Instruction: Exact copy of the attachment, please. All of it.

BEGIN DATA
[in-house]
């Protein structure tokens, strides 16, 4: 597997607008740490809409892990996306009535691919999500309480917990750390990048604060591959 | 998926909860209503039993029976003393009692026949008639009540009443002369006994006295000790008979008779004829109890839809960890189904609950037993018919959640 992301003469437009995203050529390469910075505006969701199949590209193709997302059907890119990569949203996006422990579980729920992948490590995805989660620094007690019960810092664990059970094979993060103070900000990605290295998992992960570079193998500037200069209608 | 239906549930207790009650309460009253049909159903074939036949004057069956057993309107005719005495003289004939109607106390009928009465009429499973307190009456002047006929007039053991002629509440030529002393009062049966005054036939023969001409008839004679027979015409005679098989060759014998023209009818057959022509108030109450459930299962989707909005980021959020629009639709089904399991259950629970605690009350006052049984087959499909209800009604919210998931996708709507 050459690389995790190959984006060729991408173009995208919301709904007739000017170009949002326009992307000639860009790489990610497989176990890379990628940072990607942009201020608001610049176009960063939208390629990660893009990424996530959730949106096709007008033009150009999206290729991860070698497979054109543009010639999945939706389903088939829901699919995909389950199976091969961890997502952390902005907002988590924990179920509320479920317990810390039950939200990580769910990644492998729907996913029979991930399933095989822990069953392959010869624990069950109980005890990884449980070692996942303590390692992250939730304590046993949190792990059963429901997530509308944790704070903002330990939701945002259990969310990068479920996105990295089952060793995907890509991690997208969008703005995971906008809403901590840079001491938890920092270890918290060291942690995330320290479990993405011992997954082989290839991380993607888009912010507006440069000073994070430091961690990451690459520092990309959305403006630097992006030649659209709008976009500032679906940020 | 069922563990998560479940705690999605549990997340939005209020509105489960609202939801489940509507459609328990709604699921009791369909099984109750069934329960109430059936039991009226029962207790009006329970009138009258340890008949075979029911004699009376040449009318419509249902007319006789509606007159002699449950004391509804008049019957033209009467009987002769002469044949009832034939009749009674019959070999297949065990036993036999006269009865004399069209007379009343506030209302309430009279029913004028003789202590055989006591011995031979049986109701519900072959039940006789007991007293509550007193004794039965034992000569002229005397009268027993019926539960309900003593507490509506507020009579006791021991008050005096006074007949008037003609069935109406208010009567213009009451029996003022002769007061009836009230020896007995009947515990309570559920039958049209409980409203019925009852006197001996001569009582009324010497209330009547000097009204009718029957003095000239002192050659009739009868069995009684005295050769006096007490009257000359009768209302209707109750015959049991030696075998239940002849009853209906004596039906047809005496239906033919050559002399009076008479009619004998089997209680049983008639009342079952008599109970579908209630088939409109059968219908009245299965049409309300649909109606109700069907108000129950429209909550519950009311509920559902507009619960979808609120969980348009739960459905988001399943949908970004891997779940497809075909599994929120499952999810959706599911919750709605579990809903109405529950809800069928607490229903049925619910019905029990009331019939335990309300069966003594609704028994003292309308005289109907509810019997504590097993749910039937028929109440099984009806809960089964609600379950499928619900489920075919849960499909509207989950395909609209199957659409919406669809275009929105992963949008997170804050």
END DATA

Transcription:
[in-house]
């Protein structure tokens, strides 16, 4: 597997607008740490809409892990996306009535691919999500309480917990750390990048604060591959 | 998926909860209503039993029976003393009692026949008639009540009443002369006994006295000790008979008779004829109890839809960890189904609950037993018919959640 992301003469437009995203050529390469910075505006969701199949590209193709997302059907890119990569949203996006422990579980729920992948490590995805989660620094007690019960810092664990059970094979993060103070900000990605290295998992992960570079193998500037200069209608 | 239906549930207790009650309460009253049909159903074939036949004057069956057993309107005719005495003289004939109607106390009928009465009429499973307190009456002047006929007039053991002629509440030529002393009062049966005054036939023969001409008839004679027979015409005679098989060759014998023209009818057959022509108030109450459930299962989707909005980021959020629009639709089904399991259950629970605690009350006052049984087959499909209800009604919210998931996708709507 050459690389995790190959984006060729991408173009995208919301709904007739000017170009949002326009992307000639860009790489990610497989176990890379990628940072990607942009201020608001610049176009960063939208390629990660893009990424996530959730949106096709007008033009150009999206290729991860070698497979054109543009010639999945939706389903088939829901699919995909389950199976091969961890997502952390902005907002988590924990179920509320479920317990810390039950939200990580769910990644492998729907996913029979991930399933095989822990069953392959010869624990069950109980005890990884449980070692996942303590390692992250939730304590046993949190792990059963429901997530509308944790704070903002330990939701945002259990969310990068479920996105990295089952060793995907890509991690997208969008703005995971906008809403901590840079001491938890920092270890918290060291942690995330320290479990993405011992997954082989290839991380993607888009912010507006440069000073994070430091961690990451690459520092990309959305403006630097992006030649659209709008976009500032679906940020 | 069922563990998560479940705690999605549990997340939005209020509105489960609202939801489940509507459609328990709604699921009791369909099984109750069934329960109430059936039991009226029962207790009006329970009138009258340890008949075979029911004699009376040449009318419509249902007319006789509606007159002699449950004391509804008049019957033209009467009987002769002469044949009832034939009749009674019959070999297949065990036993036999006269009865004399069209007379009343506030209302309430009279029913004028003789202590055989006591011995031979049986109701519900072959039940006789007991007293509550007193004794039965034992000569002229005397009268027993019926539960309900003593507490509506507020009579006791021991008050005096006074007949008037003609069935109406208010009567213009009451029996003022002769007061009836009230020896007995009947515990309570559920039958049209409980409203019925009852006197001996001569009582009324010497209330009547000097009204009718029957003095000239002192050659009739009868069995009684005295050769006096007490009257000359009768209302209707109750015959049991030696075998239940002849009853209906004596039906047809005496239906033919050559002399009076008479009619004998089997209680049983008639009342079952008599109970579908209630088939409109059968219908009245299965049409309300649909109606109700069907108000129950429209909550519950009311509920559902507009619960979808609120969980348009739960459905988001399943949908970004891997779940497809075909599994929120499952999810959706599911919750709605579990809903109405529950809800069928607490229903049925619910019905029990009331019939335990309300069966003594609704028994003292309308005289109907509810019997504590097993749910039937028929109440099984009806809960089964609600379950499928619900489920075919849960499909509207989950395909609209199957659409919406669809275009929105992963949008997170804050």